Sometimes a bird will be so used to people that it maddeningly won't acknowledge your presence. If a bird can't be bothered to look at you, then the best thing to do is to crush the rest of its body. Great Blue Heron, Marin Civic Center, San Rafael, CA.
I've noticed that most of my posts lately have had some kind of central subject or theme to them, which is very unlike me...it's high time I do a potpourri (aka diarrhea) post. I don't do a very good job at keeping BB&B in sync with current events and photos that I take, so here's some randomness from the last couple of months...it may be my last California post for a while.
I haven't done that much birding lately...my year list could be a lot higher than it is, but that is something I can live with. If it wasn't for time spent in Baja, it would be borderline pathetic. Maybe that's not something the nation's #7 birder should readily admit to, but such is life. Of course, not being able to live with this fact would be shameful...I am not just a creature of lists and ticking. Tomorrow I embark on my road trip to the Lower Rio Grande Valley, so all that will change soon. My eBird rarity alerts no longer feature counties like Alameda, San Francisco and Marin...instead they are set to unfamiliar names like Cameron, Hidalgo, and Starr. The winds of change are blowing strong.
If you missed it, The Great Ornithologist Felonious Jive posted at 10,000 Birds on his feelings about being birding's ambassador, and how you too can share the stage. I can offer my own advice on the matter...more bourbon, less bitching.
Watching birds take baths is always fun. There seems to be a tangible enjoyment that they take in it...although I have seen a couple night-herons that seemed completely dismal about it. Snowy Egret, Marin Civic Center.
More plumes. I don't think of American White Pelicans as a tufted bird, but that's because I'm an idiot. Photographed at Lake Merritt, Oakland, CA. This is a free-flying bird, not Hank (a non-flying bird).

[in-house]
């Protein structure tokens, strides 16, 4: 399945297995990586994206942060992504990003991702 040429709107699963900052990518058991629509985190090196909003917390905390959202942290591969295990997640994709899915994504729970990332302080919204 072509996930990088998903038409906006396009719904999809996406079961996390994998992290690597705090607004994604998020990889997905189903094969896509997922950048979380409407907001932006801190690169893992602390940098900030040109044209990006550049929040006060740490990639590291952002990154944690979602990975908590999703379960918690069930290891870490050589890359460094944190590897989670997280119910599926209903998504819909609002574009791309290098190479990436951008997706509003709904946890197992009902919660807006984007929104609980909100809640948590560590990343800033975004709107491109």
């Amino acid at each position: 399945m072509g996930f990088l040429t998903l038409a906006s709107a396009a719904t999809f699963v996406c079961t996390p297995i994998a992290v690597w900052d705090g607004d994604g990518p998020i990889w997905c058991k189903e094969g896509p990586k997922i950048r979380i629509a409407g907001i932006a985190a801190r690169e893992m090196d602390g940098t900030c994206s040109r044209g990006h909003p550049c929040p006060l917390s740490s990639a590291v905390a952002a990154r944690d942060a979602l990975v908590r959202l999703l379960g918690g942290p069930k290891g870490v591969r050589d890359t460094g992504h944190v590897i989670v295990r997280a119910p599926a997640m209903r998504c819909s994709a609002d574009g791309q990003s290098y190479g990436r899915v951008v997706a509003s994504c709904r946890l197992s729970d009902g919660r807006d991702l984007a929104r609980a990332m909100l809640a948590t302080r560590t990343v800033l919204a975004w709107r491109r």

There is more than one tufted fowl that allows crushes at Lake Merritt.
I generally don't bother photographing this bird until February every year, because it just kind of looks like shit earlier in the season. It's flanks are now pristine and it's tuft grows more voluptuous by the day. I reckon it will be around for at least a couple more weeks.
It took me a few years to get a decent open-wing shot; this one works for me.
Birds are funny. Great Egret, Lake Merritt.
I am unhappy with all the Barnacle Geese that show up in the northeast every winter now. Not because I think they are all escapees, but because thousands of birders are gripping me off. At least we have Ross's Geese. Marin Civic Center.
Why the rippley neck? One of the great mysteries of the universe.
A drake Gadwall displays his bulging, scallopy breast. It's hard to look away. Marin Civic Center.
So majestic. Soon, I will find myself beleaguered by Mottled Ducks, which has been nominated for Most Boring Native Bird. Of course, two species of whistling-duck will be providing me company as well.
If Slartibartfast designed ducks instead of continents, there is no doubt he would get an award for Northern Pintail. Golden Gate Park, San Francisco, CA.
This Yellow-bellied Sapsucker (a BB&B first) was a cripple. Not a crippler, since it's pretty shoddy looking, but a cripple; it's right wing is pretty mangled and only useful in that it can aid in fluttering to the ground so the sapsucker could make it's way to the next closest tree. Canada Larga Road, Ventura County, CA.
Hopefully the wing injury wasn't permanent; at least the bird had a good food source.
Loggerhead Shrike is a fairly common bird that I love that I just have not administered a brutal crushing to yet. I'm working on it though. Canada Larga Road.
Cropped differently than the above photo. I think I like this version better.
Shorebird enjoyment: one of the handful of "family-friendly" activities that I can also condone. Middle Harbor Shoreline Park, Oakland, CA.
Dunlin and Western Sandpipers comprise the bulk of the big sandpiper flocks in the bay area in winter. The economy of style is almost too much to handle...thankfully, most other birds don't wear such dismal attire. Middle Harbor Shoreline Park.
American Avocets were one of the first birds I was really fond of before I became a birder. Not a trigger bird per se, but a solid gateway species. Middle Harbor Shoreline Park.
I get dangerously accustomed to Heermann's Gulls sometimes. They really are striking, and we are lucky to have them. Berkeley Fishing Pier, Berkeley, CA.
This gull had put on some eyeshadow to get the cat-eyed look that's popular with the ladies these days. It will undoubtedly be participating in numerous copulations once it gets to Baja.